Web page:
imageEverything is made in their ateliers in Montreal from top quality leathers like cuir de vachette (kweer duh vashet) or calfskin. The company has been around since 1987 and has twenty-two boutiques around the world. They also sell on-line, if you’re looking to add something special to your fall wardrobe. Go on, you’ve been very good.

51YLcuFtT8L__SL75_Fodor’s Montreal and Quebec City 2014

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Objets anciens

image The Saint-Paul neighborhood of the Marais is full of unique boutiques that are fun to poke around. One that I enjoyed this summer was EW at 21 rue St-Paul, which was full of objets anciens (obshjay anh-see-en), as it says on their business card. Ancien can have several meanings, including “ancient” or “old,” but here, I think the one that fits best is “bygone.” The items in EW will make you think of bygone times and cozy corners, like your grandmother’s kitchen.  Whether you are looking for a complete canister set, a single café au lait bowl, or a quaint picture frame, this brocante is the place to go. Happy hunting for bygone objects!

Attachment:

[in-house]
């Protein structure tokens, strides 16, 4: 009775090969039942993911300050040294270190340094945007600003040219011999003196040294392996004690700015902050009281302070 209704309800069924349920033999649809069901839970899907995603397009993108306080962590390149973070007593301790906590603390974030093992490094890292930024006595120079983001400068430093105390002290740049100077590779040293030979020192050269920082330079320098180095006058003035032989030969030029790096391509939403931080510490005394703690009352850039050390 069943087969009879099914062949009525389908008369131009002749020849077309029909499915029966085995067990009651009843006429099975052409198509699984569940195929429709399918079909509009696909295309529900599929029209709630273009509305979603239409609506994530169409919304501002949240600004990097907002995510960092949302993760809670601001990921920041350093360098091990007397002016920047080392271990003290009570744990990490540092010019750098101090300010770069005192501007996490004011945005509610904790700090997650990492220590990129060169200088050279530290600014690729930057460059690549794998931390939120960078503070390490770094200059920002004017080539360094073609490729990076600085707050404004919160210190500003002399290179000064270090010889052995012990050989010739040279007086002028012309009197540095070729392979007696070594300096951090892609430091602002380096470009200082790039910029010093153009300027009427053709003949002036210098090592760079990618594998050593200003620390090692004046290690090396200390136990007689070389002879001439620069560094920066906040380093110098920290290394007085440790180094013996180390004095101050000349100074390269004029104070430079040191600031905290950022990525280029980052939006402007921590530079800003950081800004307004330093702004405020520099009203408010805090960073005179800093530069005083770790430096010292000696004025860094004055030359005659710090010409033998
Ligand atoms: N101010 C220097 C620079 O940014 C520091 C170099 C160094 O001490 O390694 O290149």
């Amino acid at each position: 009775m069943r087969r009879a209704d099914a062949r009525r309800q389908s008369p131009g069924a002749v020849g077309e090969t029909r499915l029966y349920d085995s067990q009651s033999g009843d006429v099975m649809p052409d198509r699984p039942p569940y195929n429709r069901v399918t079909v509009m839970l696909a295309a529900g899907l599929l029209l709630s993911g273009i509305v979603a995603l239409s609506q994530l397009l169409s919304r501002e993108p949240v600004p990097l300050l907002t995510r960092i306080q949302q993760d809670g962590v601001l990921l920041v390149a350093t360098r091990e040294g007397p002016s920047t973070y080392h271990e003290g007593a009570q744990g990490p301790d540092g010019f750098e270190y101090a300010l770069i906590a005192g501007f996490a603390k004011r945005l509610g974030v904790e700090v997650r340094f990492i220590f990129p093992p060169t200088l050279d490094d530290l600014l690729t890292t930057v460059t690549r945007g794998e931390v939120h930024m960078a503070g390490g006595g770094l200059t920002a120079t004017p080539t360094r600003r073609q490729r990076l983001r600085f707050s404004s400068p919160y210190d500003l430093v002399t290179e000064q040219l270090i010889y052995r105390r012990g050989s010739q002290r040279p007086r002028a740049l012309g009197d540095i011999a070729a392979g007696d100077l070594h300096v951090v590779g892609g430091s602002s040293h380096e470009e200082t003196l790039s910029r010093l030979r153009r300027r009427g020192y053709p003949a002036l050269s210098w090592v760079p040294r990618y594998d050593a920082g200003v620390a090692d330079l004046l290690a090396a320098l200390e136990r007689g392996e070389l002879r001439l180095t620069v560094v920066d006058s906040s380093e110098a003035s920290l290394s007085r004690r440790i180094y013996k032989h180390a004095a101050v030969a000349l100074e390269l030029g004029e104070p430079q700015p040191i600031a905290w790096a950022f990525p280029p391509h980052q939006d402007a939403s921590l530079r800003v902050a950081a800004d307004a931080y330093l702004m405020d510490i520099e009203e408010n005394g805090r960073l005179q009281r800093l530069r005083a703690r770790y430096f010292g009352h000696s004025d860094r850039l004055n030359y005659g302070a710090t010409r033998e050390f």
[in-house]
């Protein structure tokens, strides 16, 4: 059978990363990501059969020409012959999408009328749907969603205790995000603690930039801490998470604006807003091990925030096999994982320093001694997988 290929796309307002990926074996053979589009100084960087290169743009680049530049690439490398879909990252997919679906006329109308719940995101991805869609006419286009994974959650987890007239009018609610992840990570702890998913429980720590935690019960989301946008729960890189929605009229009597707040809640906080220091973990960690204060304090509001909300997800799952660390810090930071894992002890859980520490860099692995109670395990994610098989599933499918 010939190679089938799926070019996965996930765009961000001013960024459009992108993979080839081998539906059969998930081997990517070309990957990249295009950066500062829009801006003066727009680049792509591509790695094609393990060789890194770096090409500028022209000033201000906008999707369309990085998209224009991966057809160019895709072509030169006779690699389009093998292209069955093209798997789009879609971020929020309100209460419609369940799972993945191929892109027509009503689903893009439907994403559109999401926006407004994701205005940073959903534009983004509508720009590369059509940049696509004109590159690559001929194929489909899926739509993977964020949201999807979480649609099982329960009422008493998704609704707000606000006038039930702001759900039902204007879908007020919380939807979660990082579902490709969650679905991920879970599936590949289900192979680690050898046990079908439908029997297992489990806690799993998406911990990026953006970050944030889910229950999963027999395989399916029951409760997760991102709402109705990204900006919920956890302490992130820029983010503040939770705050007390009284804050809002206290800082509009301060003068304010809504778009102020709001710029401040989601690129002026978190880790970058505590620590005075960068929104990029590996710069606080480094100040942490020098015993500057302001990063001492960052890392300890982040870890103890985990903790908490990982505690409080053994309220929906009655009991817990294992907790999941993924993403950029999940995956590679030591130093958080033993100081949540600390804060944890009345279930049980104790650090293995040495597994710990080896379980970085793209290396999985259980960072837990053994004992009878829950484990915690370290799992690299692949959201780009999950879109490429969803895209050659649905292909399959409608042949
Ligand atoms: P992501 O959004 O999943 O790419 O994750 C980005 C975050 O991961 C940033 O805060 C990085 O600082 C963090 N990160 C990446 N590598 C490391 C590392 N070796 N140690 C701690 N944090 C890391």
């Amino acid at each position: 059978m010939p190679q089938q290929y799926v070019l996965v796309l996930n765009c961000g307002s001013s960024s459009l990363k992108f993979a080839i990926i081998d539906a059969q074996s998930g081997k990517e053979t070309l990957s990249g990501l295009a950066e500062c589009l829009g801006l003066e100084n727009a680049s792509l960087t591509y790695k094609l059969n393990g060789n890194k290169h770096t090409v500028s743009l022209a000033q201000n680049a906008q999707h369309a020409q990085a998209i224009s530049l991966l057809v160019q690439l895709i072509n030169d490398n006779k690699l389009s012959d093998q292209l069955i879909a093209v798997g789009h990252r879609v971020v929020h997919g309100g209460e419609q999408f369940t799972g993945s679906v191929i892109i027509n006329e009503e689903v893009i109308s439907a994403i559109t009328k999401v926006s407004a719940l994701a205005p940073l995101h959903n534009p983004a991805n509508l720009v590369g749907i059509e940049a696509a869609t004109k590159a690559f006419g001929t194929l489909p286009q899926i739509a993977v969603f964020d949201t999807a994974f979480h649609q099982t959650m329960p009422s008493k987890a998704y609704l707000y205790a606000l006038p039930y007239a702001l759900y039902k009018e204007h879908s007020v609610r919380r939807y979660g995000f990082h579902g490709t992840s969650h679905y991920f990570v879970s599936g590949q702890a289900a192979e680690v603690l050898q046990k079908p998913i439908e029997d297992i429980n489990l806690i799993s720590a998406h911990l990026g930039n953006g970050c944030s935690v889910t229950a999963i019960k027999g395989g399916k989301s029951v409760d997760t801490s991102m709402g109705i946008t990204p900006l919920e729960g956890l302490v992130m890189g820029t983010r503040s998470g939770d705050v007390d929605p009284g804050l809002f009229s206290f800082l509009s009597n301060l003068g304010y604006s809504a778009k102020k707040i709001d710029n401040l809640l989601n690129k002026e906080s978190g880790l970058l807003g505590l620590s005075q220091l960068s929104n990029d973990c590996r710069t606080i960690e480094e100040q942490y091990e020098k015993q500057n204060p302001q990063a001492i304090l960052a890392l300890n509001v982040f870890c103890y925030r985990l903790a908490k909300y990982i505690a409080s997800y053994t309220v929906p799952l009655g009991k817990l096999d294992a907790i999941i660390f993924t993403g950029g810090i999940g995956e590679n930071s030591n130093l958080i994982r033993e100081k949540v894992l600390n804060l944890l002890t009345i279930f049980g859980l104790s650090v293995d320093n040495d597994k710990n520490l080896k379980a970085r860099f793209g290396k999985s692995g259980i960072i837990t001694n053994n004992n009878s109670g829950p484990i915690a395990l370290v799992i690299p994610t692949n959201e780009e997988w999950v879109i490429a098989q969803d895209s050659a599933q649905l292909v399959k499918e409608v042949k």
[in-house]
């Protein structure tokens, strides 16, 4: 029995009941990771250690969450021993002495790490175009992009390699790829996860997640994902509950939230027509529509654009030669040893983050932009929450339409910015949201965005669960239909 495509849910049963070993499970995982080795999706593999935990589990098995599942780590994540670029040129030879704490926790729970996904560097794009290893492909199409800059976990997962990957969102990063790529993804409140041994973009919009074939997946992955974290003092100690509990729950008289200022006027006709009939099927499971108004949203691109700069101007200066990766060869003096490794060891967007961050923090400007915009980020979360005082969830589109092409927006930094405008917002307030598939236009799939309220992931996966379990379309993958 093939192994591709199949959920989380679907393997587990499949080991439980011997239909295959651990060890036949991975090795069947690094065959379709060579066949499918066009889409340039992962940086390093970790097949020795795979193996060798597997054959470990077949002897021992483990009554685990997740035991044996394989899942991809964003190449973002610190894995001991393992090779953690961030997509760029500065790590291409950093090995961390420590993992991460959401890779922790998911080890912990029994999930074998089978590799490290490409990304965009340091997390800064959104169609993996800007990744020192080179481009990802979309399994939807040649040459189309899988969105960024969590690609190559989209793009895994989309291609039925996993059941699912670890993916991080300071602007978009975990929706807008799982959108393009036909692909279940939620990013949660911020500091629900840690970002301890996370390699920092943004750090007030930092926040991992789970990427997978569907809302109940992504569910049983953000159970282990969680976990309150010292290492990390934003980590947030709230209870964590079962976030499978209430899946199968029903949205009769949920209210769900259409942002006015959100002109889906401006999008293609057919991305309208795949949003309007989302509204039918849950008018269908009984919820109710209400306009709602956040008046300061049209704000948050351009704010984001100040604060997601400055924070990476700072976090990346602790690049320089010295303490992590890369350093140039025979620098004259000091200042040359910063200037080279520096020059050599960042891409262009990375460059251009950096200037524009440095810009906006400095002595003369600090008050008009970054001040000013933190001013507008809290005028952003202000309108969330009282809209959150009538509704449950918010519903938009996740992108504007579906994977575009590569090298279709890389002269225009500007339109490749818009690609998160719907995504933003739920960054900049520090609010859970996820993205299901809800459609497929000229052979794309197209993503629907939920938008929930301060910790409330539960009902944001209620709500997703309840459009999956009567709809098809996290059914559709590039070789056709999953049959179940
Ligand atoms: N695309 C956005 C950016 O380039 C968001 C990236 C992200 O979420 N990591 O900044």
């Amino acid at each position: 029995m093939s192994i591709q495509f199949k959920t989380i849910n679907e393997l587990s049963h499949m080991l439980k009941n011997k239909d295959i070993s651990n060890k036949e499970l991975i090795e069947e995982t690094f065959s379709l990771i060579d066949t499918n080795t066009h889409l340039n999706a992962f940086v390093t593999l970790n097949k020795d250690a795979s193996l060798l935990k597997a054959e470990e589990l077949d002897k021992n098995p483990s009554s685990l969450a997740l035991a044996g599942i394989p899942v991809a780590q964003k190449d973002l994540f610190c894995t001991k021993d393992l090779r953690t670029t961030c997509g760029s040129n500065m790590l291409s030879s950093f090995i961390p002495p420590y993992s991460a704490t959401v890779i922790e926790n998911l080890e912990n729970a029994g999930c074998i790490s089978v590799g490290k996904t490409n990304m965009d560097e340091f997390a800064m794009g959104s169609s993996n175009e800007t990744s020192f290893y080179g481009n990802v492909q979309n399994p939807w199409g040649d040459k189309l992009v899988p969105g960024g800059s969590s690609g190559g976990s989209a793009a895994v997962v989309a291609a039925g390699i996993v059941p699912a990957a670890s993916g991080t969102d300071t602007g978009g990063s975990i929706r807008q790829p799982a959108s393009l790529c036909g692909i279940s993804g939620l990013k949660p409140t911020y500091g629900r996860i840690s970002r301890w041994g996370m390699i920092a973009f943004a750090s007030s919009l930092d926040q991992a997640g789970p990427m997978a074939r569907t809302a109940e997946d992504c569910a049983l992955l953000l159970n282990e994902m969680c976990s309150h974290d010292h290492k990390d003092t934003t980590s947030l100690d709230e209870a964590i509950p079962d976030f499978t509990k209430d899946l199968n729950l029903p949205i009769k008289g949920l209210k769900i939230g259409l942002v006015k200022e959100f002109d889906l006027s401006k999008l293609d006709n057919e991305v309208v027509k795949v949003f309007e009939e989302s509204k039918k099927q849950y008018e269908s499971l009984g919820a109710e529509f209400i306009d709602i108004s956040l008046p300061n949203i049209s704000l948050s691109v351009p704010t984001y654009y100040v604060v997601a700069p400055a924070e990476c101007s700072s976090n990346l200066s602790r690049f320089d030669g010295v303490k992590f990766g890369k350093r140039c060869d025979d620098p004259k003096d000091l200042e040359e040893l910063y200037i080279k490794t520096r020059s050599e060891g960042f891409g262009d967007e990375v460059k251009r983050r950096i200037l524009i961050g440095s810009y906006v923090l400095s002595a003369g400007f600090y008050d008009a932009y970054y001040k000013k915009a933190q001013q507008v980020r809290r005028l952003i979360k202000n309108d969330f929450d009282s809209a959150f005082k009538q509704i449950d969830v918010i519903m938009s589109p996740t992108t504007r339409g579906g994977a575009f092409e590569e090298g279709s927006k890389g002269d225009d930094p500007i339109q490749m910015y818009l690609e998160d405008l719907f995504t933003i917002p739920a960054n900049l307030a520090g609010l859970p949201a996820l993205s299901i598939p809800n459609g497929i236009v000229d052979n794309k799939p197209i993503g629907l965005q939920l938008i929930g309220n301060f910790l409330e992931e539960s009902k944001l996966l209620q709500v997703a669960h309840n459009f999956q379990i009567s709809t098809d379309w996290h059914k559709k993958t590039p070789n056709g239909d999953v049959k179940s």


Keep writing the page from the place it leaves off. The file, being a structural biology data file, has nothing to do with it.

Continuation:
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51HAKULm0QL__SL75_Paris Brocante

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Un Aide-mémoire

parislibereThe exhibit that I liked the best while I was in Paris this summer was Paris Libéré, Paris Photographie, Paris Exhibé at the musée Carnavalet in the Marais. Although it’s particularly pertinent right now, as Paris was liberated 70 years ago on August 25, it’s on until February 8, 2015. I had written about this exhibit before going to France this summer, but it had a different impact on me than I had expected.